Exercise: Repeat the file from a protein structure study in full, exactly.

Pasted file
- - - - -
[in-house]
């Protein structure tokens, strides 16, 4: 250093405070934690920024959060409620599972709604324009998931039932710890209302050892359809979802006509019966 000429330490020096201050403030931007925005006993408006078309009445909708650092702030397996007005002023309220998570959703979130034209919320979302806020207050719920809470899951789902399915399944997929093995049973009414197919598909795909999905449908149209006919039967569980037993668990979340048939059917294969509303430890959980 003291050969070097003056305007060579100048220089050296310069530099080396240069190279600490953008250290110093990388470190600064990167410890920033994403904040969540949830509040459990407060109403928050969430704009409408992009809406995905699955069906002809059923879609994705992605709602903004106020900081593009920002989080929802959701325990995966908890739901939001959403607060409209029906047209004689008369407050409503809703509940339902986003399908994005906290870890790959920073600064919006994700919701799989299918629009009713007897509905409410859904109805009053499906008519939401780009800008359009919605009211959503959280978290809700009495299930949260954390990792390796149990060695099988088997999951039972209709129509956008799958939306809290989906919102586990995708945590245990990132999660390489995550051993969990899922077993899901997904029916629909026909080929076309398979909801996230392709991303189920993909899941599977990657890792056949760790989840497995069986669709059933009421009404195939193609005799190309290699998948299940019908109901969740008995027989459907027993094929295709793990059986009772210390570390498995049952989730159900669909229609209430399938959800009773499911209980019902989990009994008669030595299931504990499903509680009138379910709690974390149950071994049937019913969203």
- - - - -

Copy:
[in-house]
């Protein structure tokens, strides 16, 4: 250093405070934690920024959060409620599972709604324009998931039932710890209302050892359809979802006509019966 000429330490020096201050403030931007925005006993408006078309009445909708650092702030397996007005002023309220998570959703979130034209919320979302806020207050719920809470899951789902399915399944997929093995049973009414197919598909795909999905449908149209006919039967569980037993668990979340048939059917294969509303430890959980 003291050969070097003056305007060579100048220089050296310069530099080396240069190279600490953008250290110093990388470190600064990167410890920033994403904040969540949830509040459990407060109403928050969430704009409408992009809406995905699955069906002809059923879609994705992605709602903004106020900081593009920002989080929802959701325990995966908890739901939001959403607060409209029906047209004689008369407050409503809703509940339902986003399908994005906290870890790959920073600064919006994700919701799989299918629009009713007897509905409410859904109805009053499906008519939401780009800008359009919605009211959503959280978290809700009495299930949260954390990792390796149990060695099988088997999951039972209709129509956008799958939306809290989906919102586990995708945590245990990132999660390489995550051993969990899922077993899901997904029916629909026909080929076309398979909801996230392709991303189920993909899941599977990657890792056949760790989840497995069986669709059933009421009404195939193609005799190309290699998948299940019908109901969740008995027989459907027993094929295709793990059986009772210390570390498995049952989730159900669909229609209430399938959800009773499911209980019902989990009994008669030595299931504990499903509680009138379910709690974390149950071994049937019913969203």